To what extent can public debt be regarded as private wealth
In the 19th Century, the brilliant British economist David Ricardo (1772 – 1823) introduced one of the most important theories, which is the “Ricardian Equivalence”. The idea suggested by David Ricardo is that the private sector internalizes the public sector budget constraint. Public debt is not considered as private wealth, and the time profile of taxes does not affect the private sector budget constraint. It assumes that the private sector can freely borrow at the same rate as the government. Public dissaving is matched one for one by private saving; the private sector pierces the veil of the government budget and national saving does not change.
The Ricardian Equivalence assumes that consumers base their decision on the estimation of their lifetime budget constraint known as the permanent income hypothesis. Consumers behave as if they are immortal and they do not have any borrowing constraint. Government cannot claim default and cannot finance spending by printing money.
This result follow that total government spending must equal to Government’s total revenue. Thus, holding a government budget plan, a cut in today’s taxes must be matched by an increase in tomorrow’s taxes. Therefore the substitution of budget deficit for current taxes has no impact on current aggregate demand. Another way of saying this is that a decrease in public saving will be exactly offset by an increase in private saving, thus total nation saving remain unchanged. For example, government cut taxes today in hope of an increase in current domestic spending, however, households’ realize that a cut today means a raise in taxes tomorrow, thus they will increase their saving today in order to pay for a raise in the taxes latter. Thus the total aggregate demand does not change.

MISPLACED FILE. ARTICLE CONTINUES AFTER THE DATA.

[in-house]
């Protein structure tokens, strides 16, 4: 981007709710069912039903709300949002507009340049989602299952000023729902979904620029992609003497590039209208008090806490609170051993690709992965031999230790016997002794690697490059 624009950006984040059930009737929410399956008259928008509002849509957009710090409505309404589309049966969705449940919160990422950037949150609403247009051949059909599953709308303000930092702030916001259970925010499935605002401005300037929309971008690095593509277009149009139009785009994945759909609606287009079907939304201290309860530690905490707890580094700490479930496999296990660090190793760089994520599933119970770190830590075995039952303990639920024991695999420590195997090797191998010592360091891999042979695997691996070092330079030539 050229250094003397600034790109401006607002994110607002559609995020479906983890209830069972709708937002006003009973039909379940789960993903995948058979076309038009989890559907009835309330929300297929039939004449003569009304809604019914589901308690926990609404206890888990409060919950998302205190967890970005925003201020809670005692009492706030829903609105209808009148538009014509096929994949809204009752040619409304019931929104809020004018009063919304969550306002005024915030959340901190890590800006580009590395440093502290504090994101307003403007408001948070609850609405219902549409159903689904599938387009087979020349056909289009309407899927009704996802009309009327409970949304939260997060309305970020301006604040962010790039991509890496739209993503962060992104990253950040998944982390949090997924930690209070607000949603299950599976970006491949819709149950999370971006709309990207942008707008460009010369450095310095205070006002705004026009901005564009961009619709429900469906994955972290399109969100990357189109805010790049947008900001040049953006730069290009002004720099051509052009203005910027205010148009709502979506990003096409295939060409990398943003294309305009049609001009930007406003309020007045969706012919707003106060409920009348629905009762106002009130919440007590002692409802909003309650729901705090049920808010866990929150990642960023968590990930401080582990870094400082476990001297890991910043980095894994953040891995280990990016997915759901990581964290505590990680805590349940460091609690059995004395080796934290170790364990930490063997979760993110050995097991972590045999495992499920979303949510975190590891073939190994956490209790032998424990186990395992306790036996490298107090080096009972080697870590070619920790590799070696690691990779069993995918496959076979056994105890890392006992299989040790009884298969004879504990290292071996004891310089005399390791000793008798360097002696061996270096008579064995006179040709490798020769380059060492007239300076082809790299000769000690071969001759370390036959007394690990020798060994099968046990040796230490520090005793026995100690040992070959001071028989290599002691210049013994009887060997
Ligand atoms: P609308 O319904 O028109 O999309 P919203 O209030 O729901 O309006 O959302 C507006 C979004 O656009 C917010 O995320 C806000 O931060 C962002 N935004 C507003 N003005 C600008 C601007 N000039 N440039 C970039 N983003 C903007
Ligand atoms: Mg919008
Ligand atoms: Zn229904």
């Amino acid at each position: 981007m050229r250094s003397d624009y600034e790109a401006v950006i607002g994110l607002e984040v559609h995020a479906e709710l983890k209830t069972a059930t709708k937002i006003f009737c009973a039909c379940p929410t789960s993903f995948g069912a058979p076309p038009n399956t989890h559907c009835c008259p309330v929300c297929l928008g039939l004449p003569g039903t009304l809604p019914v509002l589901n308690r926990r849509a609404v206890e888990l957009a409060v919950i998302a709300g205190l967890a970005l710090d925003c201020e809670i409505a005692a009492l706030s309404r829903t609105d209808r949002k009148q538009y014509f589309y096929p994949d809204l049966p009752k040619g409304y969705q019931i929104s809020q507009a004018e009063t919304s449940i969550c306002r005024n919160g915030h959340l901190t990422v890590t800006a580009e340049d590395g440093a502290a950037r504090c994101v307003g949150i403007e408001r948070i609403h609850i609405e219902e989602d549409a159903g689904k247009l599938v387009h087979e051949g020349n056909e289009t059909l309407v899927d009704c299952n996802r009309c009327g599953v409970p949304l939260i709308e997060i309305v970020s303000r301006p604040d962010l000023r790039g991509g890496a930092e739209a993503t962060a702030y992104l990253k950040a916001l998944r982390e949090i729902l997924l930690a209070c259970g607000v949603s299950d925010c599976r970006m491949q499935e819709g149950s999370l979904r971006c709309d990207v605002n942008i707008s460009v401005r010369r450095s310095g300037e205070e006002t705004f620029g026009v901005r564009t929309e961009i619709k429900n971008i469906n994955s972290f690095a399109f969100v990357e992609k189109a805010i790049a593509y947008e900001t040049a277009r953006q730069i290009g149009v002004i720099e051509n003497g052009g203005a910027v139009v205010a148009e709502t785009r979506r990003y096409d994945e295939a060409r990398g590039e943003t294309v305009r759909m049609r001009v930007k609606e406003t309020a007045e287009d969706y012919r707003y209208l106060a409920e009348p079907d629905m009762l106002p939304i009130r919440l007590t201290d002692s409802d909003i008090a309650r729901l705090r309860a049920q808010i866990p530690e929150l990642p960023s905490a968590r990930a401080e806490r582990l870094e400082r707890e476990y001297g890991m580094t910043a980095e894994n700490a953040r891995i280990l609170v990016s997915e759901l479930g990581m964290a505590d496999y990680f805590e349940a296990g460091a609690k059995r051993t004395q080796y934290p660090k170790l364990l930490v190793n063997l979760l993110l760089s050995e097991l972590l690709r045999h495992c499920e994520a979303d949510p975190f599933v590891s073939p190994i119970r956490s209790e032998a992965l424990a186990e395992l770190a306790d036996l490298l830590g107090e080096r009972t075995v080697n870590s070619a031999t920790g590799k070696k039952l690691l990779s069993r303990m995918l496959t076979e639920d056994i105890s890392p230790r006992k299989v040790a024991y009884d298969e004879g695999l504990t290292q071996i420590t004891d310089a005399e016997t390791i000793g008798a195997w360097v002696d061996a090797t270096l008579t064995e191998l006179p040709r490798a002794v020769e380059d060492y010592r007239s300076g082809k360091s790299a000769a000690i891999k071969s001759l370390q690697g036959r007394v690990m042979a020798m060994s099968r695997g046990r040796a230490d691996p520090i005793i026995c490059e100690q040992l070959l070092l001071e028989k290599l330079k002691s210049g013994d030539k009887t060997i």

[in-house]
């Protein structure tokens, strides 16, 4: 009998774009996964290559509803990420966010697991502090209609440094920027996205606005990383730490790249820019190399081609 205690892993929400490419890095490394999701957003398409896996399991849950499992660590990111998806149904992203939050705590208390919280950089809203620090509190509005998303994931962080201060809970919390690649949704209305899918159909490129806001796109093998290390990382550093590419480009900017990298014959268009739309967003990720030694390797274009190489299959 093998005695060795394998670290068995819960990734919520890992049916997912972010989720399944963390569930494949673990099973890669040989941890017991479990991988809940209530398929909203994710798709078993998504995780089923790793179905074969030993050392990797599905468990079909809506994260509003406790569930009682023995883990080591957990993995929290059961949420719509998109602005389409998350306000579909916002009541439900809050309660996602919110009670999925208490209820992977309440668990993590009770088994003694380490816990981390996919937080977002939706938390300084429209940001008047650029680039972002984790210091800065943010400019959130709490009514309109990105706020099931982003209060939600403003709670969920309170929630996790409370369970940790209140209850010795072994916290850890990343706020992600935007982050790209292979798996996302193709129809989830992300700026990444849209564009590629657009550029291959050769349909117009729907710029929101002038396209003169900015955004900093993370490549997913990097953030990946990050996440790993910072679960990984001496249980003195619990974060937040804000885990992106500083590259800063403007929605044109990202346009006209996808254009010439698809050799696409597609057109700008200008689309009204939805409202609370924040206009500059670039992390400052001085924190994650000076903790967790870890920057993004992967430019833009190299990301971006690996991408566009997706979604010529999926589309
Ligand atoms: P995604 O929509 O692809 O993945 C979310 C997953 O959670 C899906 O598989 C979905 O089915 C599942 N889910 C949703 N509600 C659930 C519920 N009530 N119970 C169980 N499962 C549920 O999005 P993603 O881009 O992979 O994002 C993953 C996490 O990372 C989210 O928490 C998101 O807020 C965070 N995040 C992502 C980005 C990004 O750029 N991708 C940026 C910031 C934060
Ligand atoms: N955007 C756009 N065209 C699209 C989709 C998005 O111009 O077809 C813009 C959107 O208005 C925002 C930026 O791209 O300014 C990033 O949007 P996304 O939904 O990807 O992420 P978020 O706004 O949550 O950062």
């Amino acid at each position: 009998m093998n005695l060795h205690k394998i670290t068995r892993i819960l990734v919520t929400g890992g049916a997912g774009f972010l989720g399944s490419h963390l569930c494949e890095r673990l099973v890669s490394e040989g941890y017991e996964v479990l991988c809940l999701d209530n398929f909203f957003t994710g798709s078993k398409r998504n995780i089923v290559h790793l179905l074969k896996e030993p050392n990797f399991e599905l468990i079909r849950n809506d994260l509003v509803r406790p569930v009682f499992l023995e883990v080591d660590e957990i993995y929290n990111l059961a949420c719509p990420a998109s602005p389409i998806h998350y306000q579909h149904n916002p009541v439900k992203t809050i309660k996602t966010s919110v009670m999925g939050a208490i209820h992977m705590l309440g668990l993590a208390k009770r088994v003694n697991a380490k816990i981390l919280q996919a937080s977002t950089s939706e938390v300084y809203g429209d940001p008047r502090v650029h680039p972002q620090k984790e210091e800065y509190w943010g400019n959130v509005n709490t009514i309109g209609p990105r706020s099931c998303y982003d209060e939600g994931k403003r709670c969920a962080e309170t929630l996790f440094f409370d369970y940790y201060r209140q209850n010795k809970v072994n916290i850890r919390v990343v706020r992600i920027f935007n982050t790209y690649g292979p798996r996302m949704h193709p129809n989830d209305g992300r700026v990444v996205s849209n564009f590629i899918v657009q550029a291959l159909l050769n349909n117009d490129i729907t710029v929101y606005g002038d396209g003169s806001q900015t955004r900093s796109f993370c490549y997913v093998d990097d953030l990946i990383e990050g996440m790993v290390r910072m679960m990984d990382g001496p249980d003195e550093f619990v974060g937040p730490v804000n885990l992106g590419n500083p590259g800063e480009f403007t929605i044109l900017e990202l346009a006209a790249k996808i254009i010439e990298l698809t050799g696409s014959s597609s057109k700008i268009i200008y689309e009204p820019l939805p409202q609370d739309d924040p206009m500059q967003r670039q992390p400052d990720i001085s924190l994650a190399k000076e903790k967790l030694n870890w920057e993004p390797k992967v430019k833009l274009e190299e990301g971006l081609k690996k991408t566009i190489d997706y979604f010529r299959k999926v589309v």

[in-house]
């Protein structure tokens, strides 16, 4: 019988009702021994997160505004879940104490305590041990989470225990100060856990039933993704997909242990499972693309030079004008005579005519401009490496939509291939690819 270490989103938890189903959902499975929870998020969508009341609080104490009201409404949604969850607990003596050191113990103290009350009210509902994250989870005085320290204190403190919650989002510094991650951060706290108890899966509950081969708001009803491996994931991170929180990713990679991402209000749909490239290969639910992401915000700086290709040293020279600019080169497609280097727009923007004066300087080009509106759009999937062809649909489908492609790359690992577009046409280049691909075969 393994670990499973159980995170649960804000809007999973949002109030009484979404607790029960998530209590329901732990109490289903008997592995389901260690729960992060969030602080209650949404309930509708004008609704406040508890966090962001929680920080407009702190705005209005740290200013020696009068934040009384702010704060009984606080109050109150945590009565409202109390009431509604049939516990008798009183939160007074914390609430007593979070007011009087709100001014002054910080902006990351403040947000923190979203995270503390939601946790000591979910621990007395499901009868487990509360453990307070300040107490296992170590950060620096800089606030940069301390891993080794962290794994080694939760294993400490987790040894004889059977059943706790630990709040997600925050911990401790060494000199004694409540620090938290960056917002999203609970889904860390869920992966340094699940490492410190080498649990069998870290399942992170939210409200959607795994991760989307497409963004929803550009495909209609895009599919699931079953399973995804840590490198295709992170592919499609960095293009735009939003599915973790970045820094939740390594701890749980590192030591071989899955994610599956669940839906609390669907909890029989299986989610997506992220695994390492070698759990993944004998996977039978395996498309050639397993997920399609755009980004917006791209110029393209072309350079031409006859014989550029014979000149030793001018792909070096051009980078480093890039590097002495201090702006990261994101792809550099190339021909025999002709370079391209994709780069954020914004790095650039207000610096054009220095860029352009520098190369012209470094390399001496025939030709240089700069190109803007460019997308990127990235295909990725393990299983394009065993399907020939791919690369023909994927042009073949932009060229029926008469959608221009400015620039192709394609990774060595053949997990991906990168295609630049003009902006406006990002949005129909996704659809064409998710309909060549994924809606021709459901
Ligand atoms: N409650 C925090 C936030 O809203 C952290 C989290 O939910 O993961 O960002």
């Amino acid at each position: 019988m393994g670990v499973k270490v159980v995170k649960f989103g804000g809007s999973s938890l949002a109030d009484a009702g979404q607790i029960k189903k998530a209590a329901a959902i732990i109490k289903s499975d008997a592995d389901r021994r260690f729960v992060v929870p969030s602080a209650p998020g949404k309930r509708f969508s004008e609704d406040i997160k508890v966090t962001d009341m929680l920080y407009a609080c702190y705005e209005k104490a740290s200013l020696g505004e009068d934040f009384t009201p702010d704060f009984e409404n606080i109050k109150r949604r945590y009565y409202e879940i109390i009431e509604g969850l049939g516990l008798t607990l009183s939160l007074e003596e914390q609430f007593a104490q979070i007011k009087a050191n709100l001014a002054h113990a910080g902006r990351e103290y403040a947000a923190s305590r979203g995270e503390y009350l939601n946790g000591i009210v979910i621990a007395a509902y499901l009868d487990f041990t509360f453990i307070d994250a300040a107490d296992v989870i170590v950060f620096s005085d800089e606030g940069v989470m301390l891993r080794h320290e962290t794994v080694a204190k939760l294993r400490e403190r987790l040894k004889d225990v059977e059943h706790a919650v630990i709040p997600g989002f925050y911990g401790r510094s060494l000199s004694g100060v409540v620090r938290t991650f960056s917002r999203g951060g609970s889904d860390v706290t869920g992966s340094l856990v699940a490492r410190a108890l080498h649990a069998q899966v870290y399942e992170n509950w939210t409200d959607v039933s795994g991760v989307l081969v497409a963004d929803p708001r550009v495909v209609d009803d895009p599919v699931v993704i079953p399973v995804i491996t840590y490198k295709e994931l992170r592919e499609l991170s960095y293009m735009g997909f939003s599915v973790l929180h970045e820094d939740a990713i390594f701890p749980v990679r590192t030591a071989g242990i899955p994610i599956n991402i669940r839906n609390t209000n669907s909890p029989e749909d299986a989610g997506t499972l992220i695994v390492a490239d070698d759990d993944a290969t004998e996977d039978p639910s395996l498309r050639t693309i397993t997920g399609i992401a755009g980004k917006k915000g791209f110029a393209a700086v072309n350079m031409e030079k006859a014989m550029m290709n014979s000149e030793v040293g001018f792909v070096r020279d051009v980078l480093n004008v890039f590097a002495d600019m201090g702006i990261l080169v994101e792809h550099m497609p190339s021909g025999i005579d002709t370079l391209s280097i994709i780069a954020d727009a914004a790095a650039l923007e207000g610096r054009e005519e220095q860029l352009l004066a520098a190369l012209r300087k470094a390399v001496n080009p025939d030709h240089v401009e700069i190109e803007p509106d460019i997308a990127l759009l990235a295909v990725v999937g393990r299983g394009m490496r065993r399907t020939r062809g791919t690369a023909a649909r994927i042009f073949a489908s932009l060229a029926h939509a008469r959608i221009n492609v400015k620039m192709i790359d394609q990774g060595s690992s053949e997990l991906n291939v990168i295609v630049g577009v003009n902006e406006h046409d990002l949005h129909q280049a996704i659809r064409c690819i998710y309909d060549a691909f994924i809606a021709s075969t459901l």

Public sector Budget Constraint
Public debt is the total of a nation’s debt; it is an indicator of how much public spending is financed by borrowing. It is the accumulation of the deficits and surpluses year after year. When a Government runs into a deficit they need to borrow money from the financial market to be able to finance their spending, they often sell bonds to the citizens.
Governments base their decisions on preferences and are subject to budget constraint. To be able to explain the Ricardian Equivalence, let’s assume there is two period, today and tomorrow. A government is very similar to other economic agents. It can borrow and lend or repay its debt with interest or be repaid by its debtors. The government spends G1 and G2 today and tomorrow and raises net taxes T1 and T2 today and tomorrow. These are the main components of Government intertemporal budget constraint.
Suppose there is no initial government debts, if government’s spending today is more than it tax revenue then G1 – T1 ? 0 and it borrows. This means tomorrow’s income has to cover both tomorrow’s spending and today’s borrowing.
T2 = G2 + ( G1 – T1 ) ( 1 + r )
Where r is the interest rate at which government can borrow or lend.
If government runs a surplus today, this means G1 – T1 < 0 is negative, so tomorrow’s taxes T2 can be less than tomorrow’s spending. This is the government intertemporal budget constraint. A budget deficit today must be matched by a budget surplus tomorrow. A budget surplus today must be matched by a budget deficit tomorrow. Government budget constraint also can be written in the present value form:
G1 + G2 / ( 1 + r ) = T1 + T2 / ( 1 + r )
Today’s budget can be separated into two parts: primary deficit, which is the amount by which the non-interest expenditure exceeds revenues and the net interest payment.